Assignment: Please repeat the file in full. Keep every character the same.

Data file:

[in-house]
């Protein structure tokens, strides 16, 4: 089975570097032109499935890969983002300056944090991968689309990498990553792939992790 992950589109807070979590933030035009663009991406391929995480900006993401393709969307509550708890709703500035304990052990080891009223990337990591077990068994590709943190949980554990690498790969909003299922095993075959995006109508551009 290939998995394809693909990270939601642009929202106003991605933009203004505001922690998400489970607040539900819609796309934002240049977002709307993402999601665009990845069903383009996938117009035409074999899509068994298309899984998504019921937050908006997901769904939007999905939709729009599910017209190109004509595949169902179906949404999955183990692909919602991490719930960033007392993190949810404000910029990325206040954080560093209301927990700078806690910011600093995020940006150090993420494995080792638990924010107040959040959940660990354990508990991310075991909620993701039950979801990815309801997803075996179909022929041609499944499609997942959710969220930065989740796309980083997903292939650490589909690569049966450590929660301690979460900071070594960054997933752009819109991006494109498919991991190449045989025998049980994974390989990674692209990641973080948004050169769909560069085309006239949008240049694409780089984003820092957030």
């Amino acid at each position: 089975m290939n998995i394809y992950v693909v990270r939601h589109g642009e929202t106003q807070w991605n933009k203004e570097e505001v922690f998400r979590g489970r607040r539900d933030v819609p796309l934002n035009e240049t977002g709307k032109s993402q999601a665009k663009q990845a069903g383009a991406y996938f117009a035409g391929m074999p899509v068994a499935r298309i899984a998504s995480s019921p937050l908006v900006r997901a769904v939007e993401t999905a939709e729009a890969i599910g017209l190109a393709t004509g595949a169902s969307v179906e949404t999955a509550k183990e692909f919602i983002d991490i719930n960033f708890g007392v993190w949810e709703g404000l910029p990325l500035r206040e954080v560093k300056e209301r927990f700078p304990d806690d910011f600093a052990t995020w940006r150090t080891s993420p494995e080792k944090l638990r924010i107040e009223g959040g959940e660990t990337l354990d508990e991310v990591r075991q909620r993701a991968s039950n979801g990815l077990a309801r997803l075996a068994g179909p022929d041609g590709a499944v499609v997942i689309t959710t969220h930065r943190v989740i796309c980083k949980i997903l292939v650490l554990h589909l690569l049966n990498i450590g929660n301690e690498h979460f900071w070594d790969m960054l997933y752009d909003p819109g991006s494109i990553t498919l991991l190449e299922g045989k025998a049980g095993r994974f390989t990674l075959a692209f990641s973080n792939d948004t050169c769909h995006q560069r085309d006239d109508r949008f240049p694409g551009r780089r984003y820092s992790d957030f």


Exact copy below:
[in-house]
């Protein structure tokens, strides 16, 4: 089975570097032109499935890969983002300056944090991968689309990498990553792939992790 992950589109807070979590933030035009663009991406391929995480900006993401393709969307509550708890709703500035304990052990080891009223990337990591077990068994590709943190949980554990690498790969909003299922095993075959995006109508551009 290939998995394809693909990270939601642009929202106003991605933009203004505001922690998400489970607040539900819609796309934002240049977002709307993402999601665009990845069903383009996938117009035409074999899509068994298309899984998504019921937050908006997901769904939007999905939709729009599910017209190109004509595949169902179906949404999955183990692909919602991490719930960033007392993190949810404000910029990325206040954080560093209301927990700078806690910011600093995020940006150090993420494995080792638990924010107040959040959940660990354990508990991310075991909620993701039950979801990815309801997803075996179909022929041609499944499609997942959710969220930065989740796309980083997903292939650490589909690569049966450590929660301690979460900071070594960054997933752009819109991006494109498919991991190449045989025998049980994974390989990674692209990641973080948004050169769909560069085309006239949008240049694409780089984003820092957030």
């Amino acid at each position: 089975m290939n998995i394809y992950v693909v990270r939601h589109g642009e929202t106003q807070w991605n933009k203004e570097e505001v922690f998400r979590g489970r607040r539900d933030v819609p796309l934002n035009e240049t977002g709307k032109s993402q999601a665009k663009q990845a069903g383009a991406y996938f117009a035409g391929m074999p899509v068994a499935r298309i899984a998504s995480s019921p937050l908006v900006r997901a769904v939007e993401t999905a939709e729009a890969i599910g017209l190109a393709t004509g595949a169902s969307v179906e949404t999955a509550k183990e692909f919602i983002d991490i719930n960033f708890g007392v993190w949810e709703g404000l910029p990325l500035r206040e954080v560093k300056e209301r927990f700078p304990d806690d910011f600093a052990t995020w940006r150090t080891s993420p494995e080792k944090l638990r924010i107040e009223g959040g959940e660990t990337l354990d508990e991310v990591r075991q909620r993701a991968s039950n979801g990815l077990a309801r997803l075996a068994g179909p022929d041609g590709a499944v499609v997942i689309t959710t969220h930065r943190v989740i796309c980083k949980i997903l292939v650490l554990h589909l690569l049966n990498i450590g929660n301690e690498h979460f900071w070594d790969m960054l997933y752009d909003p819109g991006s494109i990553t498919l991991l190449e299922g045989k025998a049980g095993r994974f390989t990674l075959a692209f990641s973080n792939d948004t050169c769909h995006q560069r085309d006239d109508r949008f240049p694409g551009r780089r984003y820092s992790d957030f």